Finishing third last season and scoring a league-high 77 goals, Gian Piero Gasperini’s Atalanta surprised the world by qualifying for UEFA Champions League for the first time in its history. Adding to their inspired squad of 28-goal-machine Duván Zapata, Josip Iličić, Alejandro Gómez, Timothy Castagne and Mario Pašalić, the blue-and-black outfit have signed forward Luis Muriel for £16 million, and also midfielder Ruslan Malinovskyi and former Liverpool centre-back Martin Skrtel.
Although, AS Roma lost their club legend Daniele De Rossi to Boca Juniors and their sporting director, Monchi to Sevilla, the Giallorossi are hopeful for the new season under new manager Paulo Fonseca. They would look to better their sixth-placed finish of last season, with the help of new arrivals like midfielder Amadou Diawara, goalkeeper Pau López, midfielders Bryan Cristante, Jordan Veretout and wingbacks Leonardo Spinazzola and Davide Zappacosta.
THE NEW FACES ON THE BLOCK
Antonio Conte finally managed to bring in Romelu Lukaku after expressing interest in him for many years, and for £73 million and his pedigree, goals would be expected from him, propelling Inter Milan’s charge for the Scudetto. On the other hand, Juventus’ Matthijs de Ligt would look to replace the aging Giorgio Chiellini, forming a formidable defensive partnership with Leonardo Bonucci at the heart of Turin. Apart from him, Juventus’ Aaron Ramsey, Napoli’s Hirving Lozano, and AC Milan’s Rafael Leão will be ones to watch, who can change the fortunes of their clubs.
Looking further down the table, footballing fanatics from all over the world would keep their eyes peeled on the developments of Vincenzo Montella’s Fiorentina, for mostly one player — Franck Ribéry. Meanwhile, Cagliari’s £16.2 million signing Nahitan Nández can prove to be a midfield gamechanger for the club, and also Lasse Schöne, who joined Genoa after ending his seven-year-stay at Amsterdam. Among the promoted clubs, Brescia, Lecce, and Hellas Verona, last season’s Serie B top scorer, Alfredo Donnarumma would look to light up the league with Mario Balotelli.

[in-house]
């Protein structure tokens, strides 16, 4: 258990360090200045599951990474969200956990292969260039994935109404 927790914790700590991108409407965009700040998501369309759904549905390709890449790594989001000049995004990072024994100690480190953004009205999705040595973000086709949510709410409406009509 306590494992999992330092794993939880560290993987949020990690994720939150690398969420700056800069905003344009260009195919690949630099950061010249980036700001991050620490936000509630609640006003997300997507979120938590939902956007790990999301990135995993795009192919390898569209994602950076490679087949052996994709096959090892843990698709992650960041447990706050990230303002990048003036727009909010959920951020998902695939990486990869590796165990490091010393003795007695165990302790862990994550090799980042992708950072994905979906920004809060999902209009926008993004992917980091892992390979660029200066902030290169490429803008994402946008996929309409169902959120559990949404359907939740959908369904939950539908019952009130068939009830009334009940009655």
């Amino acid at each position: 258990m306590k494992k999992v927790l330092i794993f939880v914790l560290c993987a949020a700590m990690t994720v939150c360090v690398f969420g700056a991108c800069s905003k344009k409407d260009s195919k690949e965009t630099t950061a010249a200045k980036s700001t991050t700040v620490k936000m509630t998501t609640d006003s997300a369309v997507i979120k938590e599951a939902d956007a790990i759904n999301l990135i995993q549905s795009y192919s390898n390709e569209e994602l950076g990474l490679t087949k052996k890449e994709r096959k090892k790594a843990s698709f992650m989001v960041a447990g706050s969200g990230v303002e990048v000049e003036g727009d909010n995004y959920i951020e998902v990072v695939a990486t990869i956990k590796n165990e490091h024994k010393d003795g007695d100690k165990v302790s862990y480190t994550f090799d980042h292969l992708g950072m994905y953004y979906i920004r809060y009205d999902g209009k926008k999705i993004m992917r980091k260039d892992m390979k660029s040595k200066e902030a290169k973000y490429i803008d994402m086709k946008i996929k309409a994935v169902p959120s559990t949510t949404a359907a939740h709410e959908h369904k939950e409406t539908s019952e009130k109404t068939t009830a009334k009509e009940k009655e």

THE ELUSIVE EUROPEAN CONQUEST
With mismanagement behind the scenes and a failing economy, Serie A have kept on dropping in the UEFA coefficients ever since Jose Mourinho’s fabled Inter Milan team lifted the UEFA Champions League trophy in 2010. Since then, even though Juventus have been runners-up twice in 2015 and 2017, Italian record in European competition has been abysmal.
Fresh from his Europa League victory, Maurizio Sarri would look to deliver Juventus’ first UEFA Champions League title since 1996, while Carlo Ancelotti would also hope that Napoli get an easier group stage than last season, where they were pitted against to-be-champions Liverpool and Paris Saint-Germain. As for Inter Milan, this season would be the first time they would be appearing in the Champions League in successive seasons since 2011/12, where Conte would want to reach the knockout stages at the very least.
On the other hand, with AC Milan banned from European football for breaching UEFA Financial Fair Play Regulations, AS Roma have found an easy way into the group stages of UEFA Europa League. Torino’s fate is yet to be decided, as the second leg of their qualification against Wolverhampton Wanderers is yet to be played.
With the return of Conte in the country, the thirteenth manager of Inter ever since Jose Mourinho left Milan in 2010, the season promises to be exciting, both domestically and continentally, considering how, previously, he has shaken up the hierarchy when he was at the helm of Juventus in 2011.